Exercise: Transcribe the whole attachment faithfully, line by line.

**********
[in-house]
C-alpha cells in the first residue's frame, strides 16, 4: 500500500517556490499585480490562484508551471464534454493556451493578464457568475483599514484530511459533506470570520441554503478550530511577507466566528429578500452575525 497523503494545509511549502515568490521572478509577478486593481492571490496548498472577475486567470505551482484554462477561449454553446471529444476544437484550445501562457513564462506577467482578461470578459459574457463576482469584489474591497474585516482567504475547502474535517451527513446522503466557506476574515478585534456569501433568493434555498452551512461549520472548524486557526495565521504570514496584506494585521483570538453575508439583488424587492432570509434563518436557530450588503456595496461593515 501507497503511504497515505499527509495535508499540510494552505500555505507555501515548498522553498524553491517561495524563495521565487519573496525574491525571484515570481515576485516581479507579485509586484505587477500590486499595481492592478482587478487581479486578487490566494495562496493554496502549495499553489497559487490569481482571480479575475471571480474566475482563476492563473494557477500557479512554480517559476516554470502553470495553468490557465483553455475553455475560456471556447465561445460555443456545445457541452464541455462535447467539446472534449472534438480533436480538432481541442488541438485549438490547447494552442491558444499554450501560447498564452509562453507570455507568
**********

[in-house]
C-alpha cells in the first residue's frame, strides 16, 4: 500500500517556490499585480490562484508551471464534454493556451493578464457568475483599514484530511459533506470570520441554503478550530511577507466566528429578500452575525 497523503494545509511549502515568490521572478509577478486593481492571490496548498472577475486567470505551482484554462477561449454553446471529444476544437484550445501562457513564462506577467482578461470578459459574457463576482469584489474591497474585516482567504475547502474535517451527513446522503466557506476574515478585534456569501433568493434555498452551512461549520472548524486557526495565521504570514496584506494585521483570538453575508439583488424587492432570509434563518436557530450588503456595496461593515 501507497503511504497515505499527509495535508499540510494552505500555505507555501515548498522553498524553491517561495524563495521565487519573496525574491525571484515570481515576485516581479507579485509586484505587477500590486499595481492592478482587478487581479486578487490566494495562496493554496502549495499553489497559487490569481482571480479575475471571480474566475482563476492563473494557477500557479512554480517559476516554470502553470495553468490557465483553455475553455475560456471556447465561445460555443456545445457541452464541455462535447467539446472534449472534438480533436480538432481541442488541438485549438490547447494552442491558444499554450501560447498564452509562453507570455507568